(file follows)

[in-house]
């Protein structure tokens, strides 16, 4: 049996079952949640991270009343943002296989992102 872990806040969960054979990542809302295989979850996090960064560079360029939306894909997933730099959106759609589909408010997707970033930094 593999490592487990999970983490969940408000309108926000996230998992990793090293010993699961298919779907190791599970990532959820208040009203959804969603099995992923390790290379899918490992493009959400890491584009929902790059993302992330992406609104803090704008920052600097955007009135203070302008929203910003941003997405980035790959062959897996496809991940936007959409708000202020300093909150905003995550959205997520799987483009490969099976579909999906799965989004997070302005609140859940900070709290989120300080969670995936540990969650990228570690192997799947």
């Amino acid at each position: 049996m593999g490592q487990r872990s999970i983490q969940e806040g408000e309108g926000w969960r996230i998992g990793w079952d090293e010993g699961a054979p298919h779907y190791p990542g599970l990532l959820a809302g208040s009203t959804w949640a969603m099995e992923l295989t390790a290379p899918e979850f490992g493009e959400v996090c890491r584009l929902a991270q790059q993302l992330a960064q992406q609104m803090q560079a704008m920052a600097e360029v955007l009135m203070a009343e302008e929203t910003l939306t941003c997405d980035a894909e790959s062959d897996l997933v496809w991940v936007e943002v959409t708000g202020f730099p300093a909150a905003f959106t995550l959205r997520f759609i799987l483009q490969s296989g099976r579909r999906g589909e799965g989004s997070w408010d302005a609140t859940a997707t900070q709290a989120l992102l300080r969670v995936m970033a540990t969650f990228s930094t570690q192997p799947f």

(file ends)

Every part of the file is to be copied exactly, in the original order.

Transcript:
[in-house]
């Protein structure tokens, strides 16, 4: 049996079952949640991270009343943002296989992102 872990806040969960054979990542809302295989979850996090960064560079360029939306894909997933730099959106759609589909408010997707970033930094 593999490592487990999970983490969940408000309108926000996230998992990793090293010993699961298919779907190791599970990532959820208040009203959804969603099995992923390790290379899918490992493009959400890491584009929902790059993302992330992406609104803090704008920052600097955007009135203070302008929203910003941003997405980035790959062959897996496809991940936007959409708000202020300093909150905003995550959205997520799987483009490969099976579909999906799965989004997070302005609140859940900070709290989120300080969670995936540990969650990228570690192997799947």
């Amino acid at each position: 049996m593999g490592q487990r872990s999970i983490q969940e806040g408000e309108g926000w969960r996230i998992g990793w079952d090293e010993g699961a054979p298919h779907y190791p990542g599970l990532l959820a809302g208040s009203t959804w949640a969603m099995e992923l295989t390790a290379p899918e979850f490992g493009e959400v996090c890491r584009l929902a991270q790059q993302l992330a960064q992406q609104m803090q560079a704008m920052a600097e360029v955007l009135m203070a009343e302008e929203t910003l939306t941003c997405d980035a894909e790959s062959d897996l997933v496809w991940v936007e943002v959409t708000g202020f730099p300093a909150a905003f959106t995550l959205r997520f759609i799987l483009q490969s296989g099976r579909r999906g589909e799965g989004s997070w408010d302005a609140t859940a997707t900070q709290a989120l992102l300080r969670v995936m970033a540990t969650f990228s930094t570690q192997p799947f």